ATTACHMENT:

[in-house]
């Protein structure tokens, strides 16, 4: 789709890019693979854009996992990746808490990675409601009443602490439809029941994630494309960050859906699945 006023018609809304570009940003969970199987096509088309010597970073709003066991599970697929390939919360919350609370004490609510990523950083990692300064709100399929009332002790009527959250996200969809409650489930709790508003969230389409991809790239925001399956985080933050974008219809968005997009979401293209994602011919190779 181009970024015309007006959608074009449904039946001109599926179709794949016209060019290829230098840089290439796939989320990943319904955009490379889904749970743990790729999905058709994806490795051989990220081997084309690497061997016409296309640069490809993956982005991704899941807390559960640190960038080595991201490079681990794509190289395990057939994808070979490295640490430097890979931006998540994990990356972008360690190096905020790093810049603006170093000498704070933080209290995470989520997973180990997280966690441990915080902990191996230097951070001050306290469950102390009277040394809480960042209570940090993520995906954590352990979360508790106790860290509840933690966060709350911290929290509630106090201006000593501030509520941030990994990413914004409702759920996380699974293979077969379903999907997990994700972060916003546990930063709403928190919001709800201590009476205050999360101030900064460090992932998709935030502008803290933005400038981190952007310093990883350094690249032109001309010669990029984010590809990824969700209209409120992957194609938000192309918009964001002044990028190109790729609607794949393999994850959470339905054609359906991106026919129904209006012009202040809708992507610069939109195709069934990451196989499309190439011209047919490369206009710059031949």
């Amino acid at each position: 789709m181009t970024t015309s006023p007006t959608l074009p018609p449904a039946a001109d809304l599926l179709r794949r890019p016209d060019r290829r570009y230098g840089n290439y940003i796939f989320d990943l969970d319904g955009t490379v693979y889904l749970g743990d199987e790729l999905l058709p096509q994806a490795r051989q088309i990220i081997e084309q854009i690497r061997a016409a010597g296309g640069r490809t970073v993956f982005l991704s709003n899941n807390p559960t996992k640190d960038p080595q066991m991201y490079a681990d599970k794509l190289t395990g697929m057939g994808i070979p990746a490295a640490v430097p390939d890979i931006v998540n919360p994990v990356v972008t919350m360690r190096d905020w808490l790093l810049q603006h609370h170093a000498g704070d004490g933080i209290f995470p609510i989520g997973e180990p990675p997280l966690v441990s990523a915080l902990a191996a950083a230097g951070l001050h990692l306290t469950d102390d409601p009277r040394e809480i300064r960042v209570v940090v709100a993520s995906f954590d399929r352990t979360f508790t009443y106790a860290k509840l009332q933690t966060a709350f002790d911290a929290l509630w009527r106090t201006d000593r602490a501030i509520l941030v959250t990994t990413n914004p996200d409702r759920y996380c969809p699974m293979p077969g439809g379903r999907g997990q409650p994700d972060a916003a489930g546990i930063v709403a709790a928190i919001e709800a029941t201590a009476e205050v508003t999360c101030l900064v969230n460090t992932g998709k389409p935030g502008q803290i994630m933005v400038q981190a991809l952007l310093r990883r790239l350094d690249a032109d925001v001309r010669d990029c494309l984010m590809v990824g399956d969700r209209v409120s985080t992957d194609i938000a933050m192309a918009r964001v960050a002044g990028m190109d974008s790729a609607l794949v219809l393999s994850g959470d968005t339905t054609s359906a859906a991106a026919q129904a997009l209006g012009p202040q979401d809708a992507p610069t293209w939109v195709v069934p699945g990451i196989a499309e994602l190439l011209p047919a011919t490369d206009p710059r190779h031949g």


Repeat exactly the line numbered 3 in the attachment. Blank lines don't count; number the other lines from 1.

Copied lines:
């Amino acid at each position: 789709m181009t970024t015309s006023p007006t959608l074009p018609p449904a039946a001109d809304l599926l179709r794949r890019p016209d060019r290829r570009y230098g840089n290439y940003i796939f989320d990943l969970d319904g955009t490379v693979y889904l749970g743990d199987e790729l999905l058709p096509q994806a490795r051989q088309i990220i081997e084309q854009i690497r061997a016409a010597g296309g640069r490809t970073v993956f982005l991704s709003n899941n807390p559960t996992k640190d960038p080595q066991m991201y490079a681990d599970k794509l190289t395990g697929m057939g994808i070979p990746a490295a640490v430097p390939d890979i931006v998540n919360p994990v990356v972008t919350m360690r190096d905020w808490l790093l810049q603006h609370h170093a000498g704070d004490g933080i209290f995470p609510i989520g997973e180990p990675p997280l966690v441990s990523a915080l902990a191996a950083a230097g951070l001050h990692l306290t469950d102390d409601p009277r040394e809480i300064r960042v209570v940090v709100a993520s995906f954590d399929r352990t979360f508790t009443y106790a860290k509840l009332q933690t966060a709350f002790d911290a929290l509630w009527r106090t201006d000593r602490a501030i509520l941030v959250t990994t990413n914004p996200d409702r759920y996380c969809p699974m293979p077969g439809g379903r999907g997990q409650p994700d972060a916003a489930g546990i930063v709403a709790a928190i919001e709800a029941t201590a009476e205050v508003t999360c101030l900064v969230n460090t992932g998709k389409p935030g502008q803290i994630m933005v400038q981190a991809l952007l310093r990883r790239l350094d690249a032109d925001v001309r010669d990029c494309l984010m590809v990824g399956d969700r209209v409120s985080t992957d194609i938000a933050m192309a918009r964001v960050a002044g990028m190109d974008s790729a609607l794949v219809l393999s994850g959470d968005t339905t054609s359906a859906a991106a026919q129904a997009l209006g012009p202040q979401d809708a992507p610069t293209w939109v195709v069934p699945g990451i196989a499309e994602l190439l011209p047919a011919t490369d206009p710059r190779h031949g």